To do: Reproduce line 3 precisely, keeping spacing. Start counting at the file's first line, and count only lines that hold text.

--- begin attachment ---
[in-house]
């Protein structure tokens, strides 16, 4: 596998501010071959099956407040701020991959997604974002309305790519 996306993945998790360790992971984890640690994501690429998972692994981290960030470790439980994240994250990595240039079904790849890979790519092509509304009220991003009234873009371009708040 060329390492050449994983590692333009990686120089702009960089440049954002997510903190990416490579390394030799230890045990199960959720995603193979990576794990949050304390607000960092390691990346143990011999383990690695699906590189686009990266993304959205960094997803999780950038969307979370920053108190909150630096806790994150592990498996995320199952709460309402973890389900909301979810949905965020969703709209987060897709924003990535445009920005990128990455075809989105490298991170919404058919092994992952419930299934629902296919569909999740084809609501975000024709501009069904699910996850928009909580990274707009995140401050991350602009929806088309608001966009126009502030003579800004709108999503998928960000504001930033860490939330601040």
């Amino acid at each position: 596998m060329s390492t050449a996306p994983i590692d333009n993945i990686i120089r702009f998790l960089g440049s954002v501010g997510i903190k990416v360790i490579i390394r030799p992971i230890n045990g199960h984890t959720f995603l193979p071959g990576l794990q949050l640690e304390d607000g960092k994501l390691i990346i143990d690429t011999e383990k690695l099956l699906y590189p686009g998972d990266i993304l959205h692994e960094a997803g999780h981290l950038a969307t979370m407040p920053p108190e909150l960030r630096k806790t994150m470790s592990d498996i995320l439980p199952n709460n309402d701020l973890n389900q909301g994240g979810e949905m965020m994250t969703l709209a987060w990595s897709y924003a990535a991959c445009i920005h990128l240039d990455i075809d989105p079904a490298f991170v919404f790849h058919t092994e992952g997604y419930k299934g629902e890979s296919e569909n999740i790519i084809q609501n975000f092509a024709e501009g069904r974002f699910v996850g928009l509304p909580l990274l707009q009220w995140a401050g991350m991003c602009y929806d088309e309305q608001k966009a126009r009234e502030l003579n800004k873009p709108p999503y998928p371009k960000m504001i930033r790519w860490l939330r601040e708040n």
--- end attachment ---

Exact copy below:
């Amino acid at each position: 596998m060329s390492t050449a996306p994983i590692d333009n993945i990686i120089r702009f998790l960089g440049s954002v501010g997510i903190k990416v360790i490579i390394r030799p992971i230890n045990g199960h984890t959720f995603l193979p071959g990576l794990q949050l640690e304390d607000g960092k994501l390691i990346i143990d690429t011999e383990k690695l099956l699906y590189p686009g998972d990266i993304l959205h692994e960094a997803g999780h981290l950038a969307t979370m407040p920053p108190e909150l960030r630096k806790t994150m470790s592990d498996i995320l439980p199952n709460n309402d701020l973890n389900q909301g994240g979810e949905m965020m994250t969703l709209a987060w990595s897709y924003a990535a991959c445009i920005h990128l240039d990455i075809d989105p079904a490298f991170v919404f790849h058919t092994e992952g997604y419930k299934g629902e890979s296919e569909n999740i790519i084809q609501n975000f092509a024709e501009g069904r974002f699910v996850g928009l509304p909580l990274l707009q009220w995140a401050g991350m991003c602009y929806d088309e309305q608001k966009a126009r009234e502030l003579n800004k873009p709108p999503y998928p371009k960000m504001i930033r790519w860490l939330r601040e708040n």